Earlier in the day, Councilman David Alvarez had filled the prescription for his asthma inhaler. From the City Council dais, he blamed the ailment on the environmental conditions in Barrio Logan, where he grew up next to a metal plating facility.

He and his Democratic colleagues had just voted, they said, to finally separate homes from industrial facilities in Barrio Logan. Supporters of the new community plan embraced one other, celebrating through tears the culmination of a decades-long fight to change the types of development allowed in the community.

That was nine months ago. At the time, the shipbuilding industry that opposed the plan had already started talking about overturning it at the ballot box.

And that’s just what happened Tuesday night. City voters weighed in after a signature-gathering effort forced the issue onto the ballot, and Barrio Logan’s new community plan was thrown out. It’s back to the status quo for the community.

Now that the results are in – a conclusive decision from the first set of ballot returns – there’s no clear next step in the process of giving the neighborhood a reasonable chance to pass a new plan.

The basic dynamics between the two sides are unchanged.

Mayor Kevin Faulconer was a vocal critic of the plan that got tossed. He stood with the shipbuilding industry that fought to overturn it throughout recent months.

City staff won’t come forward with a plan Faulconer doesn’t support, because city staff works for him. He’ll also be the one to fund any staff time to put together a new plan, if he chooses.

But anything the city puts forward still needs five votes from the City Council, and Alvarez said his Democratic colleagues are unwilling to budge from their insistence on a plan that creates a firm buffer along Harbor Drive to separate homes from the shipyards.

And if the Council wanted to vote on the same plan that just got shot down, rules mandate that it would need to wait at least a year.

Alvarez said the Council will only support a plan that has the community’s support. That means the alternative plan favored by the shipyards – and Faulconer – is off the table.

“It doesn’t have the support of Barrio Logan, and it is supposed to be a plan for Barrio Logan,” he said. “You can’t just impose your will on them as it’s been for the last three to four decades. That’s why the community is in the shape that it’s in.”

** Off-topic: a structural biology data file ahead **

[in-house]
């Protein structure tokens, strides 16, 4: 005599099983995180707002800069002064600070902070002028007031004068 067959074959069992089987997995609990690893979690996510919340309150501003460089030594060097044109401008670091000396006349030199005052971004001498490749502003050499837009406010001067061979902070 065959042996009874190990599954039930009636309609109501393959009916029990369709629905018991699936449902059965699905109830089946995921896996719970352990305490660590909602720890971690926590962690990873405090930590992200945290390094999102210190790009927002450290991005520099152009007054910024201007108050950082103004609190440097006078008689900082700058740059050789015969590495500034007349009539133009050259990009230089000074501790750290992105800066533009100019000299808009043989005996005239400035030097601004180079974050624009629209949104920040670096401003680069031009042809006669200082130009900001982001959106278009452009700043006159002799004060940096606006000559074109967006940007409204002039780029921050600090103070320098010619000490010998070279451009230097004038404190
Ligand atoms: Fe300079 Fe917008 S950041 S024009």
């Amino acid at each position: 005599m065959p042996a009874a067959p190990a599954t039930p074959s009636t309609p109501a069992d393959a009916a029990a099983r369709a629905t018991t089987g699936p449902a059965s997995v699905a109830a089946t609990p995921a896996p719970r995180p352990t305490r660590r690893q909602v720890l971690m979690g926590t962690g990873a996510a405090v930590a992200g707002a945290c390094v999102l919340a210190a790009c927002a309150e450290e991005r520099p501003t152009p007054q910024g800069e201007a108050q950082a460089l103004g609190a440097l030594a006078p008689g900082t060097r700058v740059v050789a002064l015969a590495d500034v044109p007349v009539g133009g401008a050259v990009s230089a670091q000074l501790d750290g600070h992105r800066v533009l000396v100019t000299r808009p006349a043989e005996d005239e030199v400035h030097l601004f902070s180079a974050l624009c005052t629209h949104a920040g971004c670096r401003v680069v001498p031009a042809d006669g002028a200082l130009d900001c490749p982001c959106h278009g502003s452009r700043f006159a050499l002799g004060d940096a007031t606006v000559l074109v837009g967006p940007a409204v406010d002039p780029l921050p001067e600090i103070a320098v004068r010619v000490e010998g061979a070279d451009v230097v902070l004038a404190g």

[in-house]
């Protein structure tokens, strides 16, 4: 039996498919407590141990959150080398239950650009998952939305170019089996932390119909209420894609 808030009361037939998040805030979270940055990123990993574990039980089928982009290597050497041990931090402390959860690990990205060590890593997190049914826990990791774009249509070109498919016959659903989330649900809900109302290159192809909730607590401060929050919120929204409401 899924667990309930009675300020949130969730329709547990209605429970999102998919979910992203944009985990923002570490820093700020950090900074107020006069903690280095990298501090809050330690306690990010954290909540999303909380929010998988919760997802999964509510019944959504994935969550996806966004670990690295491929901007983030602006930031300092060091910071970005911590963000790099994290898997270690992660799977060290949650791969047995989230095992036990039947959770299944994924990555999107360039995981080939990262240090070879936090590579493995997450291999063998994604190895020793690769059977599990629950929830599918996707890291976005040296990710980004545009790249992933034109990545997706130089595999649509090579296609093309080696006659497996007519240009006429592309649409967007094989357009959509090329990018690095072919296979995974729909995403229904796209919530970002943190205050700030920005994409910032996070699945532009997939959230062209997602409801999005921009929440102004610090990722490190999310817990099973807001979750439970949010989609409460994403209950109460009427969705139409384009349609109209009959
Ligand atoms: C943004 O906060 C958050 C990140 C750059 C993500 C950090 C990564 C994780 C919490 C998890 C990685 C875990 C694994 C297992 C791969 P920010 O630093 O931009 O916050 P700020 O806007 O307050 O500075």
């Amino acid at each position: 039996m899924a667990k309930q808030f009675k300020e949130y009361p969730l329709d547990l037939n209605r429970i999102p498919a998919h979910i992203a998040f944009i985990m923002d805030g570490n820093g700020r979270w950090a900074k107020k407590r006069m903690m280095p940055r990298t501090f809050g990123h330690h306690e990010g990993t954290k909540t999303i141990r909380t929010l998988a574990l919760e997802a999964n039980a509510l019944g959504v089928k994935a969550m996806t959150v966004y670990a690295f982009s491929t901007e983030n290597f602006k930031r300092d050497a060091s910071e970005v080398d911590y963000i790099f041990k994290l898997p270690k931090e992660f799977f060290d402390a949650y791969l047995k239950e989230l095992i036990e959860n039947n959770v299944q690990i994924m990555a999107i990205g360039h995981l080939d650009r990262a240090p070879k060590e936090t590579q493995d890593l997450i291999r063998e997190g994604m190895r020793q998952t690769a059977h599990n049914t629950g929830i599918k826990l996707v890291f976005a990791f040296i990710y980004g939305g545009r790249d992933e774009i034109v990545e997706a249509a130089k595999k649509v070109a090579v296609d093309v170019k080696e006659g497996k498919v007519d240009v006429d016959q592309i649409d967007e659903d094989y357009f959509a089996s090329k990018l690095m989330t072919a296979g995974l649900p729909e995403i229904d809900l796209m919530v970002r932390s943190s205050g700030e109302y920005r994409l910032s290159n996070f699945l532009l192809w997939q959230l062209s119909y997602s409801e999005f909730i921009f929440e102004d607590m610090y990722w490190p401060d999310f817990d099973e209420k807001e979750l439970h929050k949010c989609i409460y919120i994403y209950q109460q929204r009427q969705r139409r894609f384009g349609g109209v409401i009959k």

Diane Takvorian, executive director of the Environmental Health Coalition, said there’s no chance her group would ever support the shipyards’ alternative, either.

That plan allows industrial companies to open in the area where they’re trying to build a buffer between the shipyard and the community.

“The basic premise is they need to be separated, homes and industry,” she said. “If you don’t do that, then there’s no need for a new plan, because that’s what we have now.”

And that’s basically the untenable situation the community’s in: The two sides have been reduced to one major item, and it isn’t one that can be split down the middle to give everyone 50 percent of what they want.

You either allow industrial businesses to open in the area north of Harbor Drive, or you don’t.

“If someone is OK with homes being next to industry, then they should just come out and say it,” Alvarez said. “It’s not OK anywhere else, and it shouldn’t be OK in Barrio Logan.”

Faulconer said it’s important to bring a new plan forward soon, but wouldn’t say what the plan might look like or whether there’d be new funding to allow staff to put one together.

“We’re closer to agreement than folks might think,” he said.

Supporters of the plan clearly don’t agree. They’ve reached a point where their one non-negotiable item is the one most desired by their opponents.

It begs the question: Would they prefer waiting for a solution until after November 2016, when there’s a better climate to elect a mayor more likely to support their basic criteria?

“I don’t know,” Takvorian said. “It’s a good question.”

“The mayor can hold up anything he wants, and he can bring up anything he wants,” Alvarez said. “I just hope he supports Barrio Logan and gives them a path forward. I’ll never say outright no to anything, except the one issue, which is no industrial next to homes. That’s not going to be an option for Barrio Logan anymore.”

Andrew Keatts is a former managing editor for projects and investigations at Voice of San Diego.

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